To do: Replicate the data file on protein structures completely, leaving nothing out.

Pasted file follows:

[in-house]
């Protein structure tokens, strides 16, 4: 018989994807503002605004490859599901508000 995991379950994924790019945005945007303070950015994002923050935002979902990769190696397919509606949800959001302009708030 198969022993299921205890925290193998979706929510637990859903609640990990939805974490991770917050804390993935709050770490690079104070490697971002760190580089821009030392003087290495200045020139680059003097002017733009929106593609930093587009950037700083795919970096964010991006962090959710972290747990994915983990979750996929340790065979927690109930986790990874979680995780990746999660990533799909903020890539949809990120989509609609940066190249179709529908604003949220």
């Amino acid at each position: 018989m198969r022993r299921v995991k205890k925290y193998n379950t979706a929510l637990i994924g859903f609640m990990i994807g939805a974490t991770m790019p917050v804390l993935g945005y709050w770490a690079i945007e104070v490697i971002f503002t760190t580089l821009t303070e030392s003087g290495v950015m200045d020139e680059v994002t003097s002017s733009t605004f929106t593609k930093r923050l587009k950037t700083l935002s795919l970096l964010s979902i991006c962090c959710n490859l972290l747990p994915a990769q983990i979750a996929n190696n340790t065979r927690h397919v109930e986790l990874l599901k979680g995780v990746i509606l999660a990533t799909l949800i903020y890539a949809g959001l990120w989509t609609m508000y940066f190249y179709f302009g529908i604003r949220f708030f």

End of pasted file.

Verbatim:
[in-house]
């Protein structure tokens, strides 16, 4: 018989994807503002605004490859599901508000 995991379950994924790019945005945007303070950015994002923050935002979902990769190696397919509606949800959001302009708030 198969022993299921205890925290193998979706929510637990859903609640990990939805974490991770917050804390993935709050770490690079104070490697971002760190580089821009030392003087290495200045020139680059003097002017733009929106593609930093587009950037700083795919970096964010991006962090959710972290747990994915983990979750996929340790065979927690109930986790990874979680995780990746999660990533799909903020890539949809990120989509609609940066190249179709529908604003949220």
């Amino acid at each position: 018989m198969r022993r299921v995991k205890k925290y193998n379950t979706a929510l637990i994924g859903f609640m990990i994807g939805a974490t991770m790019p917050v804390l993935g945005y709050w770490a690079i945007e104070v490697i971002f503002t760190t580089l821009t303070e030392s003087g290495v950015m200045d020139e680059v994002t003097s002017s733009t605004f929106t593609k930093r923050l587009k950037t700083l935002s795919l970096l964010s979902i991006c962090c959710n490859l972290l747990p994915a990769q983990i979750a996929n190696n340790t065979r927690h397919v109930e986790l990874l599901k979680g995780v990746i509606l999660a990533t799909l949800i903020y890539a949809g959001l990120w989509t609609m508000y940066f190249y179709f302009g529908i604003r949220f708030f």